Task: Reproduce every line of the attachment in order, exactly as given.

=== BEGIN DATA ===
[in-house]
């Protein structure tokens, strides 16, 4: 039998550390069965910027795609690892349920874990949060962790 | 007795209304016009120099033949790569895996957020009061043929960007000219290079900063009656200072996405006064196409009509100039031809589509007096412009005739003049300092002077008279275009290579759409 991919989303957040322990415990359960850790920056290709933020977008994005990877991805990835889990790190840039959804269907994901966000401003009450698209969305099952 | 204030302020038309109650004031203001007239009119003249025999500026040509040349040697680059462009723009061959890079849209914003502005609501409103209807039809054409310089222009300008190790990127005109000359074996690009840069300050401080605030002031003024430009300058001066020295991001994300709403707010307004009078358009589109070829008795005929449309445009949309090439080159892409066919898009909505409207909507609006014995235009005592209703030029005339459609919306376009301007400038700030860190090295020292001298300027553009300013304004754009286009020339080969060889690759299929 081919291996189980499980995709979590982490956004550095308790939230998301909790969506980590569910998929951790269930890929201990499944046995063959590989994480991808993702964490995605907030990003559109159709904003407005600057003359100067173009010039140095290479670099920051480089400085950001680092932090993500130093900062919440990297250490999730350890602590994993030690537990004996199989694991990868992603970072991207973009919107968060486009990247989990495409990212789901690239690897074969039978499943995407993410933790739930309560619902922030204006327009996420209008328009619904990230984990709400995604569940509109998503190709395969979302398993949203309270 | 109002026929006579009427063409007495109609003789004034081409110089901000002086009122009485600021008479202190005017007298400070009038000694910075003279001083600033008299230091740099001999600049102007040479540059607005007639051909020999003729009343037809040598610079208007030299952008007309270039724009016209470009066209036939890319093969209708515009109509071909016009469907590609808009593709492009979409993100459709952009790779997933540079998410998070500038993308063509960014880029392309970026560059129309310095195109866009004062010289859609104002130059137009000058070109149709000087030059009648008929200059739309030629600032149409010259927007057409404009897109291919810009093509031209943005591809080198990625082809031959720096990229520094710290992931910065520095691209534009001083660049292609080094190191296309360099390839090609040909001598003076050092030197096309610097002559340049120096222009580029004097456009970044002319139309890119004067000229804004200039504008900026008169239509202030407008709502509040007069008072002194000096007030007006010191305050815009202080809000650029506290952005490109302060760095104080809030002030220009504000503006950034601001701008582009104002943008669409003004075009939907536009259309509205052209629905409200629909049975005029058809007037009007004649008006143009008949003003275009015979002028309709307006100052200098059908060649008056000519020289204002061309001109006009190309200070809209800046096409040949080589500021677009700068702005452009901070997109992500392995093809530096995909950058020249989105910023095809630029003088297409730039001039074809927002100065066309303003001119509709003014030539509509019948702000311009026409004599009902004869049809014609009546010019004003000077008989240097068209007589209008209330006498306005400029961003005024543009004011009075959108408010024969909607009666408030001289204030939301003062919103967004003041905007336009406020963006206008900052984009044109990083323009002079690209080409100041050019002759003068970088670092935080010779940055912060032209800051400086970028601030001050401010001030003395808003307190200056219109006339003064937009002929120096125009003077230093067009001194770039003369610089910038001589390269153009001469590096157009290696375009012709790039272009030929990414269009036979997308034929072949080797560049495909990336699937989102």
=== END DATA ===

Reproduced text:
[in-house]
């Protein structure tokens, strides 16, 4: 039998550390069965910027795609690892349920874990949060962790 | 007795209304016009120099033949790569895996957020009061043929960007000219290079900063009656200072996405006064196409009509100039031809589509007096412009005739003049300092002077008279275009290579759409 991919989303957040322990415990359960850790920056290709933020977008994005990877991805990835889990790190840039959804269907994901966000401003009450698209969305099952 | 204030302020038309109650004031203001007239009119003249025999500026040509040349040697680059462009723009061959890079849209914003502005609501409103209807039809054409310089222009300008190790990127005109000359074996690009840069300050401080605030002031003024430009300058001066020295991001994300709403707010307004009078358009589109070829008795005929449309445009949309090439080159892409066919898009909505409207909507609006014995235009005592209703030029005339459609919306376009301007400038700030860190090295020292001298300027553009300013304004754009286009020339080969060889690759299929 081919291996189980499980995709979590982490956004550095308790939230998301909790969506980590569910998929951790269930890929201990499944046995063959590989994480991808993702964490995605907030990003559109159709904003407005600057003359100067173009010039140095290479670099920051480089400085950001680092932090993500130093900062919440990297250490999730350890602590994993030690537990004996199989694991990868992603970072991207973009919107968060486009990247989990495409990212789901690239690897074969039978499943995407993410933790739930309560619902922030204006327009996420209008328009619904990230984990709400995604569940509109998503190709395969979302398993949203309270 | 109002026929006579009427063409007495109609003789004034081409110089901000002086009122009485600021008479202190005017007298400070009038000694910075003279001083600033008299230091740099001999600049102007040479540059607005007639051909020999003729009343037809040598610079208007030299952008007309270039724009016209470009066209036939890319093969209708515009109509071909016009469907590609808009593709492009979409993100459709952009790779997933540079998410998070500038993308063509960014880029392309970026560059129309310095195109866009004062010289859609104002130059137009000058070109149709000087030059009648008929200059739309030629600032149409010259927007057409404009897109291919810009093509031209943005591809080198990625082809031959720096990229520094710290992931910065520095691209534009001083660049292609080094190191296309360099390839090609040909001598003076050092030197096309610097002559340049120096222009580029004097456009970044002319139309890119004067000229804004200039504008900026008169239509202030407008709502509040007069008072002194000096007030007006010191305050815009202080809000650029506290952005490109302060760095104080809030002030220009504000503006950034601001701008582009104002943008669409003004075009939907536009259309509205052209629905409200629909049975005029058809007037009007004649008006143009008949003003275009015979002028309709307006100052200098059908060649008056000519020289204002061309001109006009190309200070809209800046096409040949080589500021677009700068702005452009901070997109992500392995093809530096995909950058020249989105910023095809630029003088297409730039001039074809927002100065066309303003001119509709003014030539509509019948702000311009026409004599009902004869049809014609009546010019004003000077008989240097068209007589209008209330006498306005400029961003005024543009004011009075959108408010024969909607009666408030001289204030939301003062919103967004003041905007336009406020963006206008900052984009044109990083323009002079690209080409100041050019002759003068970088670092935080010779940055912060032209800051400086970028601030001050401010001030003395808003307190200056219109006339003064937009002929120096125009003077230093067009001194770039003369610089910038001589390269153009001469590096157009290696375009012709790039272009030929990414269009036979997308034929072949080797560049495909990336699937989102």